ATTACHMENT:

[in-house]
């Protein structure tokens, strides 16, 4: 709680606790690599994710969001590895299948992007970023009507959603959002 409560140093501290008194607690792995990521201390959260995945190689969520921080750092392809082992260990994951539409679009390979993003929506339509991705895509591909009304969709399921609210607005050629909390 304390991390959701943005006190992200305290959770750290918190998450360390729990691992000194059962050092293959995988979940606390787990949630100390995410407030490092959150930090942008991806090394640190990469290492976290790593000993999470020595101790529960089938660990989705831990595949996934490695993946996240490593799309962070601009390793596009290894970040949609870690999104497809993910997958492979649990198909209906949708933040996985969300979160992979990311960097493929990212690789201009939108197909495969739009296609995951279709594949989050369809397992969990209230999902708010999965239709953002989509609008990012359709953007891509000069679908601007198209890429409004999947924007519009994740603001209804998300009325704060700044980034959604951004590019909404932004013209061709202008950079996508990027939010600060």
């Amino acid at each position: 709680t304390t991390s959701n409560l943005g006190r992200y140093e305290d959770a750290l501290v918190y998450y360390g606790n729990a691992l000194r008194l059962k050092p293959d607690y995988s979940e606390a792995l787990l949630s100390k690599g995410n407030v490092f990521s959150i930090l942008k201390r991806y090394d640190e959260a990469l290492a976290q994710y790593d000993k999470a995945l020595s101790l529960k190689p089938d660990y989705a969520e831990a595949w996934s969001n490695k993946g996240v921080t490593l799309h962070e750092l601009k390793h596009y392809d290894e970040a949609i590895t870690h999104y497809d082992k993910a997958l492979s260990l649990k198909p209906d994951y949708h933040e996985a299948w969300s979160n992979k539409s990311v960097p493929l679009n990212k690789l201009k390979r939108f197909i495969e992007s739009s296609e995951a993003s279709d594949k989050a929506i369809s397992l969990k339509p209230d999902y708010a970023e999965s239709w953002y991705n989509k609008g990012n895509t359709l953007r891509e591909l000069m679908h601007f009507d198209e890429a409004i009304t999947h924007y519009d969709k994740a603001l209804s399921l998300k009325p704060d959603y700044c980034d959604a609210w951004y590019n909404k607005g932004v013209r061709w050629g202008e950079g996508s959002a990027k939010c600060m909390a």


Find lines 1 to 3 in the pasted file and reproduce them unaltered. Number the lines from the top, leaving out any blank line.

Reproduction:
[in-house]
């Protein structure tokens, strides 16, 4: 709680606790690599994710969001590895299948992007970023009507959603959002 409560140093501290008194607690792995990521201390959260995945190689969520921080750092392809082992260990994951539409679009390979993003929506339509991705895509591909009304969709399921609210607005050629909390 304390991390959701943005006190992200305290959770750290918190998450360390729990691992000194059962050092293959995988979940606390787990949630100390995410407030490092959150930090942008991806090394640190990469290492976290790593000993999470020595101790529960089938660990989705831990595949996934490695993946996240490593799309962070601009390793596009290894970040949609870690999104497809993910997958492979649990198909209906949708933040996985969300979160992979990311960097493929990212690789201009939108197909495969739009296609995951279709594949989050369809397992969990209230999902708010999965239709953002989509609008990012359709953007891509000069679908601007198209890429409004999947924007519009994740603001209804998300009325704060700044980034959604951004590019909404932004013209061709202008950079996508990027939010600060």
């Amino acid at each position: 709680t304390t991390s959701n409560l943005g006190r992200y140093e305290d959770a750290l501290v918190y998450y360390g606790n729990a691992l000194r008194l059962k050092p293959d607690y995988s979940e606390a792995l787990l949630s100390k690599g995410n407030v490092f990521s959150i930090l942008k201390r991806y090394d640190e959260a990469l290492a976290q994710y790593d000993k999470a995945l020595s101790l529960k190689p089938d660990y989705a969520e831990a595949w996934s969001n490695k993946g996240v921080t490593l799309h962070e750092l601009k390793h596009y392809d290894e970040a949609i590895t870690h999104y497809d082992k993910a997958l492979s260990l649990k198909p209906d994951y949708h933040e996985a299948w969300s979160n992979k539409s990311v960097p493929l679009n990212k690789l201009k390979r939108f197909i495969e992007s739009s296609e995951a993003s279709d594949k989050a929506i369809s397992l969990k339509p209230d999902y708010a970023e999965s239709w953002y991705n989509k609008g990012n895509t359709l953007r891509e591909l000069m679908h601007f009507d198209e890429a409004i009304t999947h924007y519009d969709k994740a603001l209804s399921l998300k009325p704060d959603y700044c980034d959604a609210w951004y590019n909404k607005g932004v013209r061709w050629g202008e950079g996508s959002a990027k939010c600060m909390a």